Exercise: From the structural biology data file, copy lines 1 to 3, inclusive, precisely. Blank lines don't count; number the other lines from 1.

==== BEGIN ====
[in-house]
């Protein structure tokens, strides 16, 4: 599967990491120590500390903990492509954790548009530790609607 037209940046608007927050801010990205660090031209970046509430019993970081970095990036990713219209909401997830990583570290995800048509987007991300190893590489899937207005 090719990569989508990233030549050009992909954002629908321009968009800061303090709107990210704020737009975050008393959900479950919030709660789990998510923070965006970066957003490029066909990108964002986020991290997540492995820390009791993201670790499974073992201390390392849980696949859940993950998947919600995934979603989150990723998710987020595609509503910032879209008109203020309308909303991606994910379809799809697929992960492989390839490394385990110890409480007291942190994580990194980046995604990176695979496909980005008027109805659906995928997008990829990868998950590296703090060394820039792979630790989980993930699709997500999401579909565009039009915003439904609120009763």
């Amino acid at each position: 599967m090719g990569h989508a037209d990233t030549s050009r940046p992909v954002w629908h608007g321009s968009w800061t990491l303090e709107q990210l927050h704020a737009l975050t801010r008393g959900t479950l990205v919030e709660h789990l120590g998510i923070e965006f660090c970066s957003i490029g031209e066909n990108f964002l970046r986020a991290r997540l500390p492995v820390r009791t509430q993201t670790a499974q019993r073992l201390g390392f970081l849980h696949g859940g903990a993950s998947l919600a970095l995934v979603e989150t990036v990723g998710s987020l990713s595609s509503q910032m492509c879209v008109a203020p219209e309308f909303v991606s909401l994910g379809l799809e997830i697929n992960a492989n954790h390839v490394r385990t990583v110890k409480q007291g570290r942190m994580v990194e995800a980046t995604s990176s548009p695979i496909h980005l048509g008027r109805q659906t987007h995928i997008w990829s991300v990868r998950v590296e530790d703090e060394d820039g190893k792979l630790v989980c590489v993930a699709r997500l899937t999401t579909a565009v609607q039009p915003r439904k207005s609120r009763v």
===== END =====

[in-house]
């Protein structure tokens, strides 16, 4: 599967990491120590500390903990492509954790548009530790609607 037209940046608007927050801010990205660090031209970046509430019993970081970095990036990713219209909401997830990583570290995800048509987007991300190893590489899937207005 090719990569989508990233030549050009992909954002629908321009968009800061303090709107990210704020737009975050008393959900479950919030709660789990998510923070965006970066957003490029066909990108964002986020991290997540492995820390009791993201670790499974073992201390390392849980696949859940993950998947919600995934979603989150990723998710987020595609509503910032879209008109203020309308909303991606994910379809799809697929992960492989390839490394385990110890409480007291942190994580990194980046995604990176695979496909980005008027109805659906995928997008990829990868998950590296703090060394820039792979630790989980993930699709997500999401579909565009039009915003439904609120009763």
């Amino acid at each position: 599967m090719g990569h989508a037209d990233t030549s050009r940046p992909v954002w629908h608007g321009s968009w800061t990491l303090e709107q990210l927050h704020a737009l975050t801010r008393g959900t479950l990205v919030e709660h789990l120590g998510i923070e965006f660090c970066s957003i490029g031209e066909n990108f964002l970046r986020a991290r997540l500390p492995v820390r009791t509430q993201t670790a499974q019993r073992l201390g390392f970081l849980h696949g859940g903990a993950s998947l919600a970095l995934v979603e989150t990036v990723g998710s987020l990713s595609s509503q910032m492509c879209v008109a203020p219209e309308f909303v991606s909401l994910g379809l799809e997830i697929n992960a492989n954790h390839v490394r385990t990583v110890k409480q007291g570290r942190m994580v990194e995800a980046t995604s990176s548009p695979i496909h980005l048509g008027r109805q659906t987007h995928i997008w990829s991300v990868r998950v590296e530790d703090e060394d820039g190893k792979l630790v989980c590489v993930a699709r997500l899937t999401t579909a565009v609607q039009p915003r439904k207005s609120r009763v």